A corpus is a large database made up of samples from a language.  A parsedcorpus is a corpus with linguistic analysis added to the data.  The kindsof analysis added can be quite varied, but analysis often takes theform of syntactic trees.A parsed corpus with syntactic trees is called a treebank.  Treebanks ofquality and size are extremely costly to create and entry restrictionsare normally imposed.  But when you can participate, there is a lot ofvalue to be found.  For starters you can explore the sample data, but thereal power comes from being able to search the linguistic analysis thataccompanies the language data, which brings together related instancesof language use.This talk will tell you about a treebank/parsed corpus for Englishthat you can access, not least because it is being created atHirosaki University.  Also it can be found on the internet, fromhttps://entrees.github.io/.  Use of this corpus will be connected tosuggestions for improving your English skills.

EL本棚紹介(47) 365 Simple Science Experiments with Everyday Materials, by Churchill, Loeschnig, and Mandell

[Welcome to the EL Book Introductions series. These posts are all short (<180 words) introductions/reviews of books in the EL library. They focus on telling you what we think will be interesting for you, a college student and English learner, so use them to help you find the right book for you. You can also use the tags to find books about topics you might be interested in.]

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There is a British-English saying: “Exactly what it says on the tin (can).” This book is just that: it contains 365 simple science experiments using everyday materials. Some are interesting and some are very simple. You will probably not learn a lot of new science from this book. However, you can learn good science vocabulary in context, which is better for remembering than studying a vocabulary list. As I have written in other blog posts here, it is always easier to learn what you already know. That means that it is usually easier to study scientific English by reading about concepts you already know in Japanese.

This book is also useful for showing how to give examples, describe a process, and explain simple ideas in an easy-to-understand way. You might want to look at this book if you have to give an English presentation explaining an idea or a scientific experiment. Depending on your assignment, you might even try doing one or two of the experiments for your class.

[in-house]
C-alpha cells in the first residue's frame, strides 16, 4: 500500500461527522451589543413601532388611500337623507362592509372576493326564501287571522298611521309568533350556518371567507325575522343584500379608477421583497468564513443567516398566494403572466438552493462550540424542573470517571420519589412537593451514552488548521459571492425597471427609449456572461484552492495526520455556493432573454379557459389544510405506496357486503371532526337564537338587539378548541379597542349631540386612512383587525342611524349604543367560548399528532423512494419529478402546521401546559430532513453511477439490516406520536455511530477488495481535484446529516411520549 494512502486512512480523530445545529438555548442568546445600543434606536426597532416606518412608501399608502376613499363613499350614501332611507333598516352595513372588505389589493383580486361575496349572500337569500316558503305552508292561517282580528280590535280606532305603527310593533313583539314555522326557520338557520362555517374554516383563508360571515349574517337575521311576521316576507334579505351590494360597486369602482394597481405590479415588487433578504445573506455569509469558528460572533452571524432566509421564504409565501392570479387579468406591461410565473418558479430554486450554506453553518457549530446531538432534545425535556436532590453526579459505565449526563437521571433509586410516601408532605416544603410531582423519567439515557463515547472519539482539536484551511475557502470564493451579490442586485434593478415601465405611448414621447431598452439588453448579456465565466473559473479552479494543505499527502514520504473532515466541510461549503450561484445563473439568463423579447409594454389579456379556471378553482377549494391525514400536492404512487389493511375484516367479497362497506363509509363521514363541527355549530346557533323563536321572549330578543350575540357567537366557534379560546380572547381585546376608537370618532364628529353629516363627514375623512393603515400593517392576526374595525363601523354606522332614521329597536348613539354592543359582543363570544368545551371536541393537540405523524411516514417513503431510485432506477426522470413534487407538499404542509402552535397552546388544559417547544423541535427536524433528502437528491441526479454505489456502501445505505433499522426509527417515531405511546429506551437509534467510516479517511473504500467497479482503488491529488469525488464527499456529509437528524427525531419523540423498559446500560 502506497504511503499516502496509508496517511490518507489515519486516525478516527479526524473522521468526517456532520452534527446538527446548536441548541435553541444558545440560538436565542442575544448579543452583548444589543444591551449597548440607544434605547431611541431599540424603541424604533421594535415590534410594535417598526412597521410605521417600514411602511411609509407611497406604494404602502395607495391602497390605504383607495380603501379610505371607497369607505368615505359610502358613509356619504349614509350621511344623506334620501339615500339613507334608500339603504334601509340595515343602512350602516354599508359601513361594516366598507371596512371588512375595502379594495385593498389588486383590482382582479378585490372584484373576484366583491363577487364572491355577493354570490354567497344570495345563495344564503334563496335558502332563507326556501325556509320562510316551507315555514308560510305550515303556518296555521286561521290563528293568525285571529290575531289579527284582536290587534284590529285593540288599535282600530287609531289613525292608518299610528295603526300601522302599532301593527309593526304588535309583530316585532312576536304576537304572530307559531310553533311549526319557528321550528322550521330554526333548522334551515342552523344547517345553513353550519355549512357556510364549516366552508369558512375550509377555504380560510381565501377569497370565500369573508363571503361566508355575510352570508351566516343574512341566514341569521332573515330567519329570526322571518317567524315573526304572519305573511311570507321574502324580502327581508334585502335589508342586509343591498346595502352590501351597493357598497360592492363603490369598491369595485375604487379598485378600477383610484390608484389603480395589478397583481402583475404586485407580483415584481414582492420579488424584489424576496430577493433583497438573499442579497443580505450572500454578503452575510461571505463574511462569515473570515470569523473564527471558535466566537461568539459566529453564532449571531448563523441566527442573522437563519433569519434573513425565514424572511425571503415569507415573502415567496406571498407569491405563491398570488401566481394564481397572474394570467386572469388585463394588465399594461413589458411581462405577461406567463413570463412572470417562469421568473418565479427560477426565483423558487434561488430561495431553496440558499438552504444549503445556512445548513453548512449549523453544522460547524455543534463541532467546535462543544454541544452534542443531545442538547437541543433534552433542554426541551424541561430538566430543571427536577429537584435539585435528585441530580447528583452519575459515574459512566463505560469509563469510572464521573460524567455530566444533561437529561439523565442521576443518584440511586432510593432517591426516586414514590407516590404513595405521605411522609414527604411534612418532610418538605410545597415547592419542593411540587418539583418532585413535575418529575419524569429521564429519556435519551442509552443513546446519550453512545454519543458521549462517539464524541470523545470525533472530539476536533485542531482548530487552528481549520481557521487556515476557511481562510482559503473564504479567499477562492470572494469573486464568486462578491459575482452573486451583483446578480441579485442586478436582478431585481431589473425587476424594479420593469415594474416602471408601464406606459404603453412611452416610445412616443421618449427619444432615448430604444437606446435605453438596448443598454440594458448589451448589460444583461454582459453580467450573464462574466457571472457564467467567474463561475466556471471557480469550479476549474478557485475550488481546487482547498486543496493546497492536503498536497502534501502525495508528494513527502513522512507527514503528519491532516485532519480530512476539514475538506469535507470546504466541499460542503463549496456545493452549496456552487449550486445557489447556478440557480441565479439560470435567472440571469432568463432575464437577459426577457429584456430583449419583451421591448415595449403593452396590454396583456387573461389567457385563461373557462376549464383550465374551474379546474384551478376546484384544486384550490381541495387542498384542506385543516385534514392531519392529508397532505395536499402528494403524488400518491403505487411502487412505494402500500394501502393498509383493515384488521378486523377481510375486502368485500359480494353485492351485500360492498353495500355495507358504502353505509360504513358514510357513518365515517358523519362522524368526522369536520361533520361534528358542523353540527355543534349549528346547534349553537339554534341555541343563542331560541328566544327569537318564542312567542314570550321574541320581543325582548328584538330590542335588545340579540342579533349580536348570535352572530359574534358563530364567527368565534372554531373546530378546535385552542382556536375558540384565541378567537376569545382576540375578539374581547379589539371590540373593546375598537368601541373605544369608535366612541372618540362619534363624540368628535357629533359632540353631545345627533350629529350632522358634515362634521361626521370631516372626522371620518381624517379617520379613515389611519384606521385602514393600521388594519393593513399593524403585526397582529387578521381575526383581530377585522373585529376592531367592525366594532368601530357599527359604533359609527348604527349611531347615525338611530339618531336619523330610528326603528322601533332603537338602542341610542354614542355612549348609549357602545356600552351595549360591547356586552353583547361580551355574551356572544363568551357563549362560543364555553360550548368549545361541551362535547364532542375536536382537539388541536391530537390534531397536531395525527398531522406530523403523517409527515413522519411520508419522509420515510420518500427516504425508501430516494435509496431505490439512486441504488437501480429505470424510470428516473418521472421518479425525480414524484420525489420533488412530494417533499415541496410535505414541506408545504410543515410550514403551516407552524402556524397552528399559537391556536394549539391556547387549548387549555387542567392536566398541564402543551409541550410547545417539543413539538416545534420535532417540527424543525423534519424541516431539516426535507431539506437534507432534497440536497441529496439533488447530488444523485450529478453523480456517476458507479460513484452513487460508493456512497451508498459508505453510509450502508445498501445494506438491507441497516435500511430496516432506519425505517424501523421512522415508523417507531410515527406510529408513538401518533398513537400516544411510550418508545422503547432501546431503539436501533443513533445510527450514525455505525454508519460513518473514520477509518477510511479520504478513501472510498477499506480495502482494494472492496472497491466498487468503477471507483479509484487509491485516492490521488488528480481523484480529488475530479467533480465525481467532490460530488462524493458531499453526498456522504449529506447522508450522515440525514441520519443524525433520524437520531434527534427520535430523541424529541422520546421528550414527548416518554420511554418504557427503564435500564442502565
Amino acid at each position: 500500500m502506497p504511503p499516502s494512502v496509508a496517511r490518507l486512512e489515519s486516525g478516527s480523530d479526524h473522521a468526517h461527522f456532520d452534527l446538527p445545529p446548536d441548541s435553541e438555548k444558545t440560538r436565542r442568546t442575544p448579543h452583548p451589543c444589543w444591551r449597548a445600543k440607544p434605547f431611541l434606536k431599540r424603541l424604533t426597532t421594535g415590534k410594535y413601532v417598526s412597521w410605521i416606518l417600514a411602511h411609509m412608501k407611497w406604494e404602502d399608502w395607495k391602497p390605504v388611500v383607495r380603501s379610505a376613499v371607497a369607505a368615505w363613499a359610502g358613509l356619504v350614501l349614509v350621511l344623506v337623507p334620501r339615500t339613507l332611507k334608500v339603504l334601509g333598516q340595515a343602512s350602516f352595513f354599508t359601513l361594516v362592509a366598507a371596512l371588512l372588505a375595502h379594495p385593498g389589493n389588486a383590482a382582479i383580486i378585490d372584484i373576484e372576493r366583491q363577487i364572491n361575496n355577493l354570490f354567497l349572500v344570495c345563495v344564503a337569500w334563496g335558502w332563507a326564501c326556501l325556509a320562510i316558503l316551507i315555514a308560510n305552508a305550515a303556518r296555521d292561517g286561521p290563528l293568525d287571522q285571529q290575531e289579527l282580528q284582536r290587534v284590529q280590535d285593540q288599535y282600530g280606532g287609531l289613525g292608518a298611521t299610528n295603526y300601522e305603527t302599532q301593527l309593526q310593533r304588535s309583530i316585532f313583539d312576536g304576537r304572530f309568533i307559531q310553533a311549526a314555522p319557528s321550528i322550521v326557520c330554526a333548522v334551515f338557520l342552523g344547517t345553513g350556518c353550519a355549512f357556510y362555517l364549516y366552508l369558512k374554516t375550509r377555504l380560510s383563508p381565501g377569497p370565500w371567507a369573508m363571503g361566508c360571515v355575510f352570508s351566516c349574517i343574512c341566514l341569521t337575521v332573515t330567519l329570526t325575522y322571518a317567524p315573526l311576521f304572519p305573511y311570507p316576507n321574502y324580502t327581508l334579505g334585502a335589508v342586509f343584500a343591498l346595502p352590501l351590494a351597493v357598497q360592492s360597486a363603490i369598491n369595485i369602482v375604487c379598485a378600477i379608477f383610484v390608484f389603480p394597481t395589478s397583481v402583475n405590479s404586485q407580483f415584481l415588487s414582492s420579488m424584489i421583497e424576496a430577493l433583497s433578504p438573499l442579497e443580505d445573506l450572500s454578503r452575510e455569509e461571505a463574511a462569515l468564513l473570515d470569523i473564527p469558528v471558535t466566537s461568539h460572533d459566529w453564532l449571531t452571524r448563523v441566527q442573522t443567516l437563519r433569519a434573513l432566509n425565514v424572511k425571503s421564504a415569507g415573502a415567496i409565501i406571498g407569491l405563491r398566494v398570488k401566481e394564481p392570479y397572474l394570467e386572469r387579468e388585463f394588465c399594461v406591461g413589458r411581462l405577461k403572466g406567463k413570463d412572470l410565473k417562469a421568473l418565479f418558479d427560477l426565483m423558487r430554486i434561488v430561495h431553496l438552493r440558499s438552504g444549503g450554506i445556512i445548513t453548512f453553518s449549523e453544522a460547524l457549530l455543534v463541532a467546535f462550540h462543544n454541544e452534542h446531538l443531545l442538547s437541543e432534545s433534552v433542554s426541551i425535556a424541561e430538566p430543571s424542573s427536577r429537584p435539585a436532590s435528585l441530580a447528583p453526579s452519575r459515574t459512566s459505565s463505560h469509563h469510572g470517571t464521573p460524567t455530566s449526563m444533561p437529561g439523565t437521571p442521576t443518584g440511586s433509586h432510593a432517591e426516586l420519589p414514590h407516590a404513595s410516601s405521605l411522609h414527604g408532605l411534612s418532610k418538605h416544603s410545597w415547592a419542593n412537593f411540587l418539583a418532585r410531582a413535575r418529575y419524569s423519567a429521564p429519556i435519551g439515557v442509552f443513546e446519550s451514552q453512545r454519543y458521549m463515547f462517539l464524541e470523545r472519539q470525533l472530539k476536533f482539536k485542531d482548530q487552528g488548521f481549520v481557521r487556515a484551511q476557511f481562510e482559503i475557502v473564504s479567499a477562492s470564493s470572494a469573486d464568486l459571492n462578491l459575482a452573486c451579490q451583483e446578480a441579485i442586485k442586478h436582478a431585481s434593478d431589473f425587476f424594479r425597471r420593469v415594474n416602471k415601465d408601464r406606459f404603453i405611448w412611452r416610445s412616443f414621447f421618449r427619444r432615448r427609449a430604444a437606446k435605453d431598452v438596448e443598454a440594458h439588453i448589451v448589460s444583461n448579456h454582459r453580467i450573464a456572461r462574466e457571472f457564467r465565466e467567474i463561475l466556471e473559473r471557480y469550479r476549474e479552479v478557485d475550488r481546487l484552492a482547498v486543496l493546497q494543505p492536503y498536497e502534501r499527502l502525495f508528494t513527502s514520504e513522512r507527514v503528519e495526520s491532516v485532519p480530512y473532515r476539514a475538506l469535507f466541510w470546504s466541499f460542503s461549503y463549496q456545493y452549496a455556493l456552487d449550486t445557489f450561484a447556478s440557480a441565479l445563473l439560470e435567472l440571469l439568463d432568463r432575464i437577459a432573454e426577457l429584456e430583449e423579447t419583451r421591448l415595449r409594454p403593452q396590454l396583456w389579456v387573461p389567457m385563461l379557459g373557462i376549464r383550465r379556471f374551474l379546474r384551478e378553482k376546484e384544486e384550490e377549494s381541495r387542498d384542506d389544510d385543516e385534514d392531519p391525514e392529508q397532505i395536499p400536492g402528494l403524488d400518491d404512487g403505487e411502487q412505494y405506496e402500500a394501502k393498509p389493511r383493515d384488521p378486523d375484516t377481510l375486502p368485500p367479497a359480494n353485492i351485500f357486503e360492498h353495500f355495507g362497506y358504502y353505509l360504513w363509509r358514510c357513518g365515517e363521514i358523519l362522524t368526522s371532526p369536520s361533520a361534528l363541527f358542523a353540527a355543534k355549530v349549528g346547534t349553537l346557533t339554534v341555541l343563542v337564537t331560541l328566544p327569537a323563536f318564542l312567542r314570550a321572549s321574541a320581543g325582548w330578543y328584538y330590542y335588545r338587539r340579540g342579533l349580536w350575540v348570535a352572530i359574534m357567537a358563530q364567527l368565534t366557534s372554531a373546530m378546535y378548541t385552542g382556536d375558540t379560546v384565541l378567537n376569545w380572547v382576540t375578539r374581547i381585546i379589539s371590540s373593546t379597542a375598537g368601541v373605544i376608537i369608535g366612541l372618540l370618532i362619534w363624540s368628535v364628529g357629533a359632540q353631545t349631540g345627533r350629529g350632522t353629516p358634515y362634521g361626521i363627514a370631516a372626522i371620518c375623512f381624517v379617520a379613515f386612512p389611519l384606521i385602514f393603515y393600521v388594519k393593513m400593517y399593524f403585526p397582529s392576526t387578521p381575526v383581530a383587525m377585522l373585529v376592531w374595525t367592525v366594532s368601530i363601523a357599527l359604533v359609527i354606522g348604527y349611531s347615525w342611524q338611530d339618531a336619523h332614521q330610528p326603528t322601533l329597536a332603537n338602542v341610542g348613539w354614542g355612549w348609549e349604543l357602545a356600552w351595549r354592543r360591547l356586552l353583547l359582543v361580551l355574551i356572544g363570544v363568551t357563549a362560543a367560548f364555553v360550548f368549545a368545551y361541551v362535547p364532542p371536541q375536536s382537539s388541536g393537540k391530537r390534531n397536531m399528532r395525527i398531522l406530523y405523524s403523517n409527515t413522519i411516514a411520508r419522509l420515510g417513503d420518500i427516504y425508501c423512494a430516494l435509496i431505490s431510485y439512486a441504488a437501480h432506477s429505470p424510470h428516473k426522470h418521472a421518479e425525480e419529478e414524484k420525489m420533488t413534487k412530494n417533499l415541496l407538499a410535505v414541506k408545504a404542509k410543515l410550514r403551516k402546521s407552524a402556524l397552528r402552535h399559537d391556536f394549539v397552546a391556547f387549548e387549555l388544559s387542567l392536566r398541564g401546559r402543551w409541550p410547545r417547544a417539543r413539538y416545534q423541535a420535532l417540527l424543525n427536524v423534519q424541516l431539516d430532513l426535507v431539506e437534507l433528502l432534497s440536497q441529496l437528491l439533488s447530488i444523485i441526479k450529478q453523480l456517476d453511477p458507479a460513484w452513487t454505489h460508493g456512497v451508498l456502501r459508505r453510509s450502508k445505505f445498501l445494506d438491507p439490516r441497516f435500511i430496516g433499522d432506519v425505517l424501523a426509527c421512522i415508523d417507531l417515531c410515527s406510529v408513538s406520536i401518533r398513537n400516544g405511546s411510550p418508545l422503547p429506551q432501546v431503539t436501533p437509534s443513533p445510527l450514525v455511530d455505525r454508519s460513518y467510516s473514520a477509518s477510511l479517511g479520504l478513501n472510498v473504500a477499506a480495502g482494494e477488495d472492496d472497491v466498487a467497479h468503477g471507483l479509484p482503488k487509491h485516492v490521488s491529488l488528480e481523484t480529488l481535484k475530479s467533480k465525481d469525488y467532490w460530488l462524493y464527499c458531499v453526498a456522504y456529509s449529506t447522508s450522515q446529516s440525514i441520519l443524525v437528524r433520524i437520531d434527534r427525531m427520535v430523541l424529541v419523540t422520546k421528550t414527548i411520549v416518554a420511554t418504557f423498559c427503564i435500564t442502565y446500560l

My two cents: This is another book written “for kids,” but I believe that the language and contents can be useful for college students learning English, too.

EL本棚紹介(46) I’ll Mature When I’m Dead, by Dave Barry

[Welcome to the EL Book Introductions series. These posts are all short (<180 words) introductions/reviews of books in the EL library. They focus on telling you what we think will be interesting for you, a college student and English learner, so use them to help you find the right book for you. You can also use the tags to find books about topics you might be interested in.]

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Dave Barry is a famous humor writer who worked for the Miami Herald newspaper for many years. This book is a collection of short essays and stories about modern life. They are full of a sort of old-fashioned type of American humor. Dave Barry often uses “hyperbole,” or exaggeration, in his jokes. In fact, when I was in middle school, I had to read a Dave Barry story in English class (about “first dates”) to learn about hyperbole. I used to read him in the newspaper ever week, too.

Unfortunately, the humor in the first three or four stories in this book is really out of date. They are all about “the differences between men and women,” and are even a little offensive at times. HOWEVER, the rest of the book is mostly harmless and sometimes quite funny. I recommend the essays on “Technology” and “Dog Ownership for Beginners.”

My two cents: Dave Barry uses some pop-culture references, but I think you can still understand most of his jokes if you read with a dictionary on hand.

EL本棚紹介 (45) I Left My Sneakers in Dimension X, by Bruce Coville

[Welcome to the EL Book Introductions series. These posts are all short (<180 words) introductions/reviews of books in the EL library. They focus on telling you what we think will be interesting for you, a college student and English learner, so use them to help you find the right book for you. You can also use the tags to find books about topics you might be interested in.]

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This book continues the story started in Aliens Ate My Homework (although you don’t need to read that one first to understand the story). This time, Rod Allbright is joined by his cousin Elspeth and their alien friends on an adventure in Dimension X, a strange world with shape-changing aliens and giant monsters. It not only contains a whole new adventure, but it builds the relationships between the characters and develops some of the themes introduced in the first book.